Three new projectors from Epson, all “crafted to a level” as it was nicely put to us at the Sydney launch, that level being under a $5000 price point for what the company calls ‘4K PRO-UHD’ projection.
But what exactly is 4K PRO-UHD?
Well for starters, the 4K in 4K PRO-UHD is not native 4K. The three new Epson projectors use a 1920 x 1080 panel, pixel-shifted once to deliver around four million pixels, which is half the number of actual Ultra High Definition 4K, and overlapping too, so that we've never quite been able to get our heads around the geometry of this pixel-shifting (or 'wobulation', as it was once described) method of raising resolution. Epson also describes this as 4Ke, or 4K enhanced.
But hold on before your eyes dart elsewhere in search of the real thing. Epson has some good arguments for why their choices may deliver a better end result on your screen than other systems which create full UHD resolution from multiple passes of a 1080 panel, even potentially better results than from native 4K chips. Because resolution isn't everything.
Top of Epson’s list in this regard is brightness, which has always been on the company’s side, because while the DLP chips from Texas Instruments have to split their available brightness in the time domain through multiple turns of a colour wheel, and in the case of the multi-flash DLP470TP DMDs (Digital Micromirror Devices) also into four flashes for different pixel positions, Epson’s 3LCD system continuously and simultaneously projects separate Red, Green and Blue colours.
In specifications terms, this higher continuous brightness is most obviously indicated by the lumen levels, with many 4K DLP projectors delivering somewhere in the 1500-2000 lumen area, while for individual colours they wouldn’t get even close to that.
The new Epson models each deliver 2600 lumens, and you’ll notice that Epson quotes both a white light output figure and a colour light output figure of that level, to emphasise the difference their technology brings.
Contrast is also a crucial factor in terms of perceived image quality, and the Epson models quote 1.2 million to one for the two higher models and one million to one for the lower model. Both figures are far above the numbers given for DLP projectors even those with a dynamic iris.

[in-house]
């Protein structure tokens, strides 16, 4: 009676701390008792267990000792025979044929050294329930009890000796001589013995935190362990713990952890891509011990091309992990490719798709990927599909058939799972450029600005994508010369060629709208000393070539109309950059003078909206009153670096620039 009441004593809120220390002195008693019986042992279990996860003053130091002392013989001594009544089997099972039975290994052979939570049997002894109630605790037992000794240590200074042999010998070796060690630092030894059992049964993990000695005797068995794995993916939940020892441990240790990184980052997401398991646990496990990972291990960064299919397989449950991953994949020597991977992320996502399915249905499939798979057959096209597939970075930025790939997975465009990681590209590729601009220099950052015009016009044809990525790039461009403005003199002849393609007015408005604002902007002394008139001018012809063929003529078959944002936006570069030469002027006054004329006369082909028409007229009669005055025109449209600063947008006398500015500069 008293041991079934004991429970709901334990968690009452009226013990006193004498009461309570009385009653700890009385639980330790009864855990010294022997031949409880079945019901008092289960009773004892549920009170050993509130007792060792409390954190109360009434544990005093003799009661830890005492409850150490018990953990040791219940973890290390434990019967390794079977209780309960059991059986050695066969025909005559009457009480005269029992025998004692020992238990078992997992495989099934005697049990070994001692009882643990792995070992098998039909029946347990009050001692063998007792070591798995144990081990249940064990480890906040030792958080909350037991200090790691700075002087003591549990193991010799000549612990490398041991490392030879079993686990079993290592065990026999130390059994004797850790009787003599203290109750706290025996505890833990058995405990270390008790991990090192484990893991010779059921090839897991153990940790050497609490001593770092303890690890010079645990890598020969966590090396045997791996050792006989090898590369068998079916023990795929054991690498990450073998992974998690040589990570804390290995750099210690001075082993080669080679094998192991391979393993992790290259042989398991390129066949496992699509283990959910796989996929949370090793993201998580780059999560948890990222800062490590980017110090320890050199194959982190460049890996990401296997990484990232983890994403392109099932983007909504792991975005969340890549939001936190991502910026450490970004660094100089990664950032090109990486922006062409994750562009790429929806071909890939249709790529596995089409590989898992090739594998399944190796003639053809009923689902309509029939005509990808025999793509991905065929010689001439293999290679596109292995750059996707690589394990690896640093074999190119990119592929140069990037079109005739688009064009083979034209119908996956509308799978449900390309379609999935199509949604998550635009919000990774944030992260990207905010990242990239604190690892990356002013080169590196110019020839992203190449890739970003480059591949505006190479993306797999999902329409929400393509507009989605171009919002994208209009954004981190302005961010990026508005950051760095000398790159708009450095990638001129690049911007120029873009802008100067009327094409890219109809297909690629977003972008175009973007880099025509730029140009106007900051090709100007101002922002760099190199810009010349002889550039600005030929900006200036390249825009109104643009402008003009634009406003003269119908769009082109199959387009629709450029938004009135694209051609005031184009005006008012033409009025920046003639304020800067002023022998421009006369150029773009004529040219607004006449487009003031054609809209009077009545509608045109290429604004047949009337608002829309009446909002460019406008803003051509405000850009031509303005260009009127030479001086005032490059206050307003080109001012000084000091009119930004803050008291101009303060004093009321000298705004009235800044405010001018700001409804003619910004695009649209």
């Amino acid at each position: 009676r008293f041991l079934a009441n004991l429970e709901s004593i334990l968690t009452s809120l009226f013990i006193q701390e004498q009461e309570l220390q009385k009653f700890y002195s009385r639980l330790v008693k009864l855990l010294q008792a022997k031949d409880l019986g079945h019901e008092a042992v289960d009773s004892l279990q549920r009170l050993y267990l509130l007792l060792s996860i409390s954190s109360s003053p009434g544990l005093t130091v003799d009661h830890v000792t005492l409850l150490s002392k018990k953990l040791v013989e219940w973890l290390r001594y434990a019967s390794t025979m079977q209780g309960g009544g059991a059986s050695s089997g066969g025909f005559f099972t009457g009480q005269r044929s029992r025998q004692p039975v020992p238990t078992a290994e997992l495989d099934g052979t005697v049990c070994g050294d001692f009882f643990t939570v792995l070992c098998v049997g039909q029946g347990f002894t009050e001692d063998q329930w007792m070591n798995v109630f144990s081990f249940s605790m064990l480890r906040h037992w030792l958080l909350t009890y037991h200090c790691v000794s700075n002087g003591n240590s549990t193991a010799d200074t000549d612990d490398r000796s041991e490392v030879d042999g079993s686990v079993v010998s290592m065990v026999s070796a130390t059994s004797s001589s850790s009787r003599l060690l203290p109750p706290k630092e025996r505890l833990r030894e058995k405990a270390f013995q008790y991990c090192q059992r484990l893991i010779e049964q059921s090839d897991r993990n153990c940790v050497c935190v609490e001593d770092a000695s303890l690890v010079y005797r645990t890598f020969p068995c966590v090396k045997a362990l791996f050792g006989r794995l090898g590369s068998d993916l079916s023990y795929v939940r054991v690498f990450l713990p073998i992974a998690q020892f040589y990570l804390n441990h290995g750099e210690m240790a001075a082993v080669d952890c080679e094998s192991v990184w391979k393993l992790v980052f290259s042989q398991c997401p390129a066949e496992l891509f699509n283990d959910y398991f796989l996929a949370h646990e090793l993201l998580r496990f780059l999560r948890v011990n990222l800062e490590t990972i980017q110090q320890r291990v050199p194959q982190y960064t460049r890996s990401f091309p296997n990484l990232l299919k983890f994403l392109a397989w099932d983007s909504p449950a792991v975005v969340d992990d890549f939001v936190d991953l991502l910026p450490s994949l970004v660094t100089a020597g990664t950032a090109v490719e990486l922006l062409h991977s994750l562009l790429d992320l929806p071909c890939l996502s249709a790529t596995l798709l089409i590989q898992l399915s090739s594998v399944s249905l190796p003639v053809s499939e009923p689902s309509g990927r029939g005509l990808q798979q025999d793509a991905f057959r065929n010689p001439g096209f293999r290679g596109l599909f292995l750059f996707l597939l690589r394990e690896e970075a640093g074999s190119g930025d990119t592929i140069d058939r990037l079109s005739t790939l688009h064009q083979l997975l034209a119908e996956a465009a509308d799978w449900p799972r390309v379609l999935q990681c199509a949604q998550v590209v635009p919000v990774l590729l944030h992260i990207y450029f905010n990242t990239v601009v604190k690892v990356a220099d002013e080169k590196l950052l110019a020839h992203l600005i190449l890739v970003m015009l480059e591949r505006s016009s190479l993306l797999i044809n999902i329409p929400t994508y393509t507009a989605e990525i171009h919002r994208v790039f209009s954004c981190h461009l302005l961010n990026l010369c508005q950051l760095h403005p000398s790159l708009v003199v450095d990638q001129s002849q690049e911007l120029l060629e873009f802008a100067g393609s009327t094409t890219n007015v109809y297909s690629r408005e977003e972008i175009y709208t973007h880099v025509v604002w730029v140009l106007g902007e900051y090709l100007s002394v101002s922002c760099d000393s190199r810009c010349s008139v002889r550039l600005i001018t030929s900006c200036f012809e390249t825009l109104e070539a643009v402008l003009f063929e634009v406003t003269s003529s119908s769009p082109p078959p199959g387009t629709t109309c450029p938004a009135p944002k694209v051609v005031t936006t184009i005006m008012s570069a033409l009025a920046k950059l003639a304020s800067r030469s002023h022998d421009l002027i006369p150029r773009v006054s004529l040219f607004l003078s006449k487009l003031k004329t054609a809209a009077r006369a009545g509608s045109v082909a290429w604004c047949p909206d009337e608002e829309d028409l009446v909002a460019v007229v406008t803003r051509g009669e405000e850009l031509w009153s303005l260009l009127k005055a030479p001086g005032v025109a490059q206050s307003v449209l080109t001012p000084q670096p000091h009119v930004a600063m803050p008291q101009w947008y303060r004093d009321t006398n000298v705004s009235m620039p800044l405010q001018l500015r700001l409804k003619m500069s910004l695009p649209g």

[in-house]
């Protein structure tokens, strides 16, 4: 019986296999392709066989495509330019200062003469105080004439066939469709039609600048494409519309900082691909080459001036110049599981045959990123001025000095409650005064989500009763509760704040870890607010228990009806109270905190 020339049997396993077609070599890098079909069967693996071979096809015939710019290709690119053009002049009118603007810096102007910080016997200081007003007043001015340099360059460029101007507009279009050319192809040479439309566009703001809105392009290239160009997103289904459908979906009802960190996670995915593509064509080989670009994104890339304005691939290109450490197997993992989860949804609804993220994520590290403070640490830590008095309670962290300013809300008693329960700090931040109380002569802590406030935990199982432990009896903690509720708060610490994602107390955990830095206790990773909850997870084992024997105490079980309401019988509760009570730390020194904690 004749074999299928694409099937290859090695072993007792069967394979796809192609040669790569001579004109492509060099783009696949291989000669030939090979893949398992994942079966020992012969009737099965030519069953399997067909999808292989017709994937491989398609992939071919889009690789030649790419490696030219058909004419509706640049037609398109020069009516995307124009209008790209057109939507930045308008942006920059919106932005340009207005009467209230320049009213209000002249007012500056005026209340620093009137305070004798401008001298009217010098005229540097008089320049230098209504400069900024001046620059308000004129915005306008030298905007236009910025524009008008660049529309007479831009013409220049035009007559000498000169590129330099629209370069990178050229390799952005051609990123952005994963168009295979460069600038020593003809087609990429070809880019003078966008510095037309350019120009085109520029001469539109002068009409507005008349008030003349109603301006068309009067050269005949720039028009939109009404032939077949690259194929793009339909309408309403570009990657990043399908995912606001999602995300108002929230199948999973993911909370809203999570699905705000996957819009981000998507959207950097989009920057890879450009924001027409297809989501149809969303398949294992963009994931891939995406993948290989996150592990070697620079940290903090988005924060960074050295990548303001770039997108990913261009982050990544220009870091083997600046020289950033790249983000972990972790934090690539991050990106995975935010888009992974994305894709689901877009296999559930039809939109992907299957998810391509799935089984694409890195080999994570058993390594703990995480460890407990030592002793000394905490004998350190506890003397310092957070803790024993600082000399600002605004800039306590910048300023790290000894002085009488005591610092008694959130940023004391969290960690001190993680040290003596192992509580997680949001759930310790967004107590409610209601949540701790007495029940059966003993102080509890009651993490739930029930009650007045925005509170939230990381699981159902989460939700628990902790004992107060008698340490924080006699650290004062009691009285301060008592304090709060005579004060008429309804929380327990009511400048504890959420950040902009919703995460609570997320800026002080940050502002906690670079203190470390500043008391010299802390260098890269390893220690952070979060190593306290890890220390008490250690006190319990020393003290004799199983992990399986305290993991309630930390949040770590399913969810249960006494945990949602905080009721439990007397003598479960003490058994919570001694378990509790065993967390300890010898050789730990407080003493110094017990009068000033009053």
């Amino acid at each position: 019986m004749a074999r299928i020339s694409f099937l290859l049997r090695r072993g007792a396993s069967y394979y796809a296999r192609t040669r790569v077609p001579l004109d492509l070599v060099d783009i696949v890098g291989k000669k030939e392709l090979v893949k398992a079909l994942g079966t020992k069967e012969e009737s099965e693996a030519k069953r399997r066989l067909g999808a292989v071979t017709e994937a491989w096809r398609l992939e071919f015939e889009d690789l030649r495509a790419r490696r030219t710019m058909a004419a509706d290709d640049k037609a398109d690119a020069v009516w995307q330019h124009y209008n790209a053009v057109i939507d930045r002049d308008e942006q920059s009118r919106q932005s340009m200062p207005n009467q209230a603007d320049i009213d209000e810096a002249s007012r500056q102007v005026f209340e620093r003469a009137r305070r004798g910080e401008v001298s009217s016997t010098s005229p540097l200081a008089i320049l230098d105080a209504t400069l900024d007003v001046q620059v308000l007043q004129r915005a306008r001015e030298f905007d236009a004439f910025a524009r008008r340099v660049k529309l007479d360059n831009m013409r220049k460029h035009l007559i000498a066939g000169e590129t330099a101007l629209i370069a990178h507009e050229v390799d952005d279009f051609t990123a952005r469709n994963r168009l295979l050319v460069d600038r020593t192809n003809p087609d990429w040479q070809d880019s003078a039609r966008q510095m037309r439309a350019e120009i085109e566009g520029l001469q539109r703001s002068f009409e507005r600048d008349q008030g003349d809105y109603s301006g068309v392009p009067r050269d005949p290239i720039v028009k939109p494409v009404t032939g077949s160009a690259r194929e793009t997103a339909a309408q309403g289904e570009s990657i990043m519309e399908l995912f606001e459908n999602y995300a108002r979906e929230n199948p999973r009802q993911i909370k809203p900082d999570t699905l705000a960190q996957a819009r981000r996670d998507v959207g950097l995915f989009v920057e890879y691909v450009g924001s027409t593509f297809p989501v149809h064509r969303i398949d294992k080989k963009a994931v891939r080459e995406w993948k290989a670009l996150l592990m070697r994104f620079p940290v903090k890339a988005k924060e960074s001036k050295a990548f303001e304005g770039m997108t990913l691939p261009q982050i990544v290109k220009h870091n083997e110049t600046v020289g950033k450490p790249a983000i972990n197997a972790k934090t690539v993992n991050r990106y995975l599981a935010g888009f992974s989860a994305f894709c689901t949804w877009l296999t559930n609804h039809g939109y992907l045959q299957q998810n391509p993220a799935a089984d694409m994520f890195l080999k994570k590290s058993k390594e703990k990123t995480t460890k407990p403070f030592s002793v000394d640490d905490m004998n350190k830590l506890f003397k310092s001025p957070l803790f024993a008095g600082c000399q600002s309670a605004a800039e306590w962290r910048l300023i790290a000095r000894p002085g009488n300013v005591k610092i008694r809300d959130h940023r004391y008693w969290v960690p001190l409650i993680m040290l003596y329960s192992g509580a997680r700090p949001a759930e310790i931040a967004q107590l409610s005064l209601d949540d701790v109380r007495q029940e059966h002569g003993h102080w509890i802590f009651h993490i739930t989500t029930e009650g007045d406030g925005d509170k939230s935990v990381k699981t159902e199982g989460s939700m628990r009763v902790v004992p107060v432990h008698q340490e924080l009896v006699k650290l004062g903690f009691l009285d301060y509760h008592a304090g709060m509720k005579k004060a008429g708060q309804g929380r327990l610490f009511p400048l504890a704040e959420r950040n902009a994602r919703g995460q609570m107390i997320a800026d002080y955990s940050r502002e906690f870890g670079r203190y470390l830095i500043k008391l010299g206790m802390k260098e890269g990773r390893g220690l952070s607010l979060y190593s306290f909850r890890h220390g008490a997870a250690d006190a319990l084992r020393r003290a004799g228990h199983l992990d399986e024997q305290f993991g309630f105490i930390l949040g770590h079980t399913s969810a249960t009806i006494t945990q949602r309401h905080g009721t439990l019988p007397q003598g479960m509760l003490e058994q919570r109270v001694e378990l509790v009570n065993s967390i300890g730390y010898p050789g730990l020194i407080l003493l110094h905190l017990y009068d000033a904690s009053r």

But it’s also easy to understand the benefits at the pixel level, because Epson uses 0.74-inch panels, compared with DLP’s 0.47-inch panel for the projectors using the DLP470TP micromirrors. That's a big difference in area, so each pixel is larger, brighter and, all other things being equal, also less prone to noise. The same argument occurs in the camera industry, where the argument of ‘more pixels’ versus ‘larger pixels’ invariably comes down on the side of larger pixels.
High Dynamic Range
In practical terms a brighter image means a projected image that is better able to survive a little ambient light in the room.
And it also speaks to the ability to deliver the best from High Dynamic Range content — certainly to produce whiter whites without crushing at that end of the scale.
At the launch Epson showed us interesting and informative graphs of how their projectors can achieve a more accurate and higher-nit transfer function of the ideal HDR curve onto the screen from their projectors than can rivals.
But they subsequently asked us not to show you those graphs, saying "we are not able to share this information with public", so it's hard to give those full credence.
Epson also promoted the colour benefits (100% DCI-P3 space) and even the detail benefits (the latter perhaps a surprise given it’s not true 4K), and also the quality of the glass in its 15-element aspheric glass structure.
Positioning versatility of the new projectors is also exceptional, with three-axis motorised adjustment, 96% lens shift vertically and 47% horizontally, with 10 available position memories, handy should you like to shift your Epson around.
Our upcoming review of the $4999 EH-TW9400W will cover more of this in the near future.
The other two models are the EH-TW9400 at $4799 (a $200 saving for the same projector without the wireless HDMI connection), and the EH-TW8400 at $4099, which also shares most of the specs of the others but offers a mere 1 million to one contrast ratio compared with the upper pair’s 1.2 million to one.
More info (though the new models are not yet listed on Epson's Australian site): www.epson.com.au